Delaware officials are encouraging residents to recycle their real Christmas trees, which they say helps conserve and enhance soil.
Tree mulch sequesters carbon that fertilizes the soil, and helps it retain moisture. The benefits are twofold — recycling also saves space in Delaware’s landfills.
The Department of Natural Resources and Environmental Control warns residents that it is illegal to leave or dump Christmas trees on dunes or beaches, or in state parks.
Some states have used Christmas trees to help build dunes to protect against coastal storms, such as in Ocean County’s Island Beach State Park.
However, DNREC environmental scientist Jennifer Pongratz said dead trees left on dunes smother and kill beach grass and other vegetation, and are not an effective way to help build a sand dune.
“When beach grass is damaged or destroyed, its sand trapping capability is minimized and wind erosion of the dune can occur,” she said in a statement. “In addition, dead trees and brush are fire hazards, which can lead to the destruction of established dunes and wildlife habitat.”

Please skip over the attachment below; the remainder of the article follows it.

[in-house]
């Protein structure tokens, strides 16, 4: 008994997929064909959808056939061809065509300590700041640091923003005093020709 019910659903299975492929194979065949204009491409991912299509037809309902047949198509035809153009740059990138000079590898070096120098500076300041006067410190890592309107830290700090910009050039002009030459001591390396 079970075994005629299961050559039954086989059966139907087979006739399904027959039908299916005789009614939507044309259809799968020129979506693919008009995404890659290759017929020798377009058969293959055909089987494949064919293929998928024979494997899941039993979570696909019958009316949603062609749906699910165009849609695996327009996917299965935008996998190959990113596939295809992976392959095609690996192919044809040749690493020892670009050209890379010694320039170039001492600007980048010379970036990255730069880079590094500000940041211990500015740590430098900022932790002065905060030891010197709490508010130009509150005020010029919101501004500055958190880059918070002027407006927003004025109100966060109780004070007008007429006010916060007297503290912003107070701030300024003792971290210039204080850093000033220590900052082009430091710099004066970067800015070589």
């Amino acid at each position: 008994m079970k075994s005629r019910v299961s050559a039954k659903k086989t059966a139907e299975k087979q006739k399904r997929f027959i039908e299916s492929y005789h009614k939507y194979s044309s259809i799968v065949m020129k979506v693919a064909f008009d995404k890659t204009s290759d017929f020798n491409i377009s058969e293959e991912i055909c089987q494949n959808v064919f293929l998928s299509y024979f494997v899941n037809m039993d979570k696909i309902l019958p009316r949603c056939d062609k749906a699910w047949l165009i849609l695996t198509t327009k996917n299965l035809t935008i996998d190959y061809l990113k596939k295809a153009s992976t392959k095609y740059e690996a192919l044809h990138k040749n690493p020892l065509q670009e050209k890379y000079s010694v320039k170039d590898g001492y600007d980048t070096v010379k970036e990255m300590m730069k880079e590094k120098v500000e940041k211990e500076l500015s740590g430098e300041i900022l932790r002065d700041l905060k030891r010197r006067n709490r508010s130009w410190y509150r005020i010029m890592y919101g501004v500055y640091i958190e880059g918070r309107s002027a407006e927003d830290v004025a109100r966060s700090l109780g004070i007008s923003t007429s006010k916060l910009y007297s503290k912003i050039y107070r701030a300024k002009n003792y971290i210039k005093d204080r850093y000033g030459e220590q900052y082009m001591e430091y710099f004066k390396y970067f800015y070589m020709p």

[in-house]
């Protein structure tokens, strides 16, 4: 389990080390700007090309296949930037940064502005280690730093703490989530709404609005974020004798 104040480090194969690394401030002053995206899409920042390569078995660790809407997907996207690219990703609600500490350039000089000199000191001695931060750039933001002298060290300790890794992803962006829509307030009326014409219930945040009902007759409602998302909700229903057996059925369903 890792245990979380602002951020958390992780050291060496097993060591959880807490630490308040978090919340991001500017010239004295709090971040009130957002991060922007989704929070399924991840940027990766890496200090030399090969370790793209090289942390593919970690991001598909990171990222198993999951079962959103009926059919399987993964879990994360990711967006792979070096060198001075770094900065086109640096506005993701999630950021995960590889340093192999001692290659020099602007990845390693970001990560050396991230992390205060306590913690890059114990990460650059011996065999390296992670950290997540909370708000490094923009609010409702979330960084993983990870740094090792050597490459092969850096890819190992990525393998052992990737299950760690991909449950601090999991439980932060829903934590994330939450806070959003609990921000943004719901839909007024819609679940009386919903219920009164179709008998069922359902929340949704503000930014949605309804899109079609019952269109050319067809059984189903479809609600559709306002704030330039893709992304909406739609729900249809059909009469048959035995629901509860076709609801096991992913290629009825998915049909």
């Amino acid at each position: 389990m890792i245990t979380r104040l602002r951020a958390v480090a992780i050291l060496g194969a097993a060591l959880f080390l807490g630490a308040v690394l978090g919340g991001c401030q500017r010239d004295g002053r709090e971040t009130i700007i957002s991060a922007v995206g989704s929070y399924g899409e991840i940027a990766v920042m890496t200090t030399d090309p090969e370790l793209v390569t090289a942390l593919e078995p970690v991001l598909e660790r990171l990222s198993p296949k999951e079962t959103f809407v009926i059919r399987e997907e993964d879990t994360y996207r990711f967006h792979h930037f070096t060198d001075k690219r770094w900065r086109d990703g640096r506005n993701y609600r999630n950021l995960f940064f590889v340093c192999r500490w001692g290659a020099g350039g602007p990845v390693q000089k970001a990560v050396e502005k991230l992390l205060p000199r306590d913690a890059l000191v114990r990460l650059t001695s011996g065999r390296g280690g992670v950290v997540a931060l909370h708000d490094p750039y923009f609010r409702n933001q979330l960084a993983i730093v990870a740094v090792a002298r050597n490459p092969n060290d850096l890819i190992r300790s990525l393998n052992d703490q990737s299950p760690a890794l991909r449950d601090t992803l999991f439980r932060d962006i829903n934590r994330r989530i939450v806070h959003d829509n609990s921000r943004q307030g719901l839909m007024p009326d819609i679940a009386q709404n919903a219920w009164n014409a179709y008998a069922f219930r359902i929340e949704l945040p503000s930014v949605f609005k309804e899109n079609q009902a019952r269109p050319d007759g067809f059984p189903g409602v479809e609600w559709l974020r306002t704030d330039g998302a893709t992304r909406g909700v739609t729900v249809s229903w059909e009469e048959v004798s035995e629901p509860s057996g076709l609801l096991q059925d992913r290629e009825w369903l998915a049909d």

Each March, DNREC’s Division of Watershed Stewardship invites volunteers to plant Cape American beach grass on Delaware’s ocean and bay beaches to help maintain dunes and beaches.
Some recycling sites accept Christmas trees at no cost, while others charge for the service. DNREC encourages calling sites in advance for more information. Residents can also call their waste hauler to find out if they offer Christmas tree pickup. Tree stands must be detached, and any decorations or fake snow removed, in advance.
Trees can be dropped off between Dec. 26 and Jan. 28. However, residents using the Polly Drummond Hill Road yard waste site in Newark must drop off their waste by Jan. 15.
More than 176,000 tons of yard waste – including Christmas trees – was recycled in 2021.